The Daily Gamecock

In Brief: February 1, 2013

5-year-old kidnapped, held hostage for 3 days

A 5-year-old Alabama kindergartner was kidnapped from a school bus Tuesday afternoon and, as of Thursday, was still being held hostage, The Washington Post reported.
A team of federal, state and local officers had few details on the state of the hostage situation as of Thursday morning.
Jimmy Lee Dykes, 65, reportedly stopped a Midland City, Ala., school bus Tuesday afternoon and shot its driver four times before carrying away a random boy, identified only as Ethan, to an underground bunker on his property, The Washington Post reported.
Officers, led by the FBI, have staked out the perimeter of Dykes’ property and evacuated neighbors.
The boy being held reportedly suffers from Asperger’s syndrome and attention-deficit hyperactivity disorder and, according to the Montgomery Advertiser, will turn 6 next week.

—Sarah Ellis, Assistant News Editor


Kindergartner expelled for bringing toy gun to class

The recent string of school gun-related violence has administrators across the country exercising particular caution against any potential threats, but the parents of a Sumter kindergarten student say their school district has gone too far.
Six-year-old Naomi McKinney was expelled last month after a clear plastic toy gun was found in her backpack at Alice Drive Elementary School, The State reported.
The child’s parents say the Sumter School District overreacted in removing their daughter from the school.
“I didn’t want to cause any harm, I was trying to show my friends this little tiny gun that was kind of pretty. I just thought they would like to see it,” Naomi said, as quoted in The State.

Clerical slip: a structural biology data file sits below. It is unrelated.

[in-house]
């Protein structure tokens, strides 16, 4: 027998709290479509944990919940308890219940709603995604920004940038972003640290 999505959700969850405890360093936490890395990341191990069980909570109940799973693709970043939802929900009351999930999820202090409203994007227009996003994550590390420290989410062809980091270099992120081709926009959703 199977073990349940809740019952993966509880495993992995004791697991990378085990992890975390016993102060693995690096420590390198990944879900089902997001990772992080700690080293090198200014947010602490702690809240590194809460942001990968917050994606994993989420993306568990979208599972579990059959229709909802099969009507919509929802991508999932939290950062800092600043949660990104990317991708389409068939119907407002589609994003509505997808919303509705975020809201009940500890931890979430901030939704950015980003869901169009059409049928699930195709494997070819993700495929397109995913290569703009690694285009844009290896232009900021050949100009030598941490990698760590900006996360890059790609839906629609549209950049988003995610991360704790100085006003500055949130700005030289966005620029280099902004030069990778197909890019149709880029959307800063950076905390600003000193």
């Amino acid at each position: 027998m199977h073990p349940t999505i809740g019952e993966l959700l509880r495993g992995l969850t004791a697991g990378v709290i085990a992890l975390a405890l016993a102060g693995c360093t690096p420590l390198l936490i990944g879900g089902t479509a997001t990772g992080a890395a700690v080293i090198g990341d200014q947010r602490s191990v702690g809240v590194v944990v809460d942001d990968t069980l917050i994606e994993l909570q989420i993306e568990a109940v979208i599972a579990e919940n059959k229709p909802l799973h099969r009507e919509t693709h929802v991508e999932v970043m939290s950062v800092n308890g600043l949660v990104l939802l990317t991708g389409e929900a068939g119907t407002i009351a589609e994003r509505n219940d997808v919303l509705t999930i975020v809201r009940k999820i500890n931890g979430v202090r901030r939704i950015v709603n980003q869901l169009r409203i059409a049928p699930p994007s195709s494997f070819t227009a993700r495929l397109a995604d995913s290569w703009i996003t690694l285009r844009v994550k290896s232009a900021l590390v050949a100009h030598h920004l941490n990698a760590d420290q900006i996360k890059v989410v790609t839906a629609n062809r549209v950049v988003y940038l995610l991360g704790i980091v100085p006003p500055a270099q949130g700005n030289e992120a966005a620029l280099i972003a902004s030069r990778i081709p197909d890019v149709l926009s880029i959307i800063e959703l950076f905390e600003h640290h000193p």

Seven Alice Drive teachers and administrators supported the McKinneys’ appeal of the expulsion, which was denied by district officials.

—Sarah Ellis, Assistant News Editor

Great white heads north after winter in Southeast

A great white shark that was spotted along the Southeast coast this past winter has moved along to colder waters.
Known as Mary Lee, the 3,500-pound shark reportedly traveled to the coast off Long Island, N.Y. Thursday, according to multiple news outlets.
The current whereabouts of another great white, Genie, that had been tagged by marine scientists along with Mary Lee are unknown, but she was spotted off the Georgia-South Carolina coastline earlier in January, The State reported.
The two are the only great whites to have ever been tagged in the North Atlantic, according to Fox News.
“I felt like, at the moment, Mary Lee was the most legendary fish caught in history,” researcher Chris Fischer told Fox. “We were at the home of ‘Jaws,’ we were capturing a great white to save it and solve the puzzle of the great white.”

—Sarah Ellis, Assistant News Editor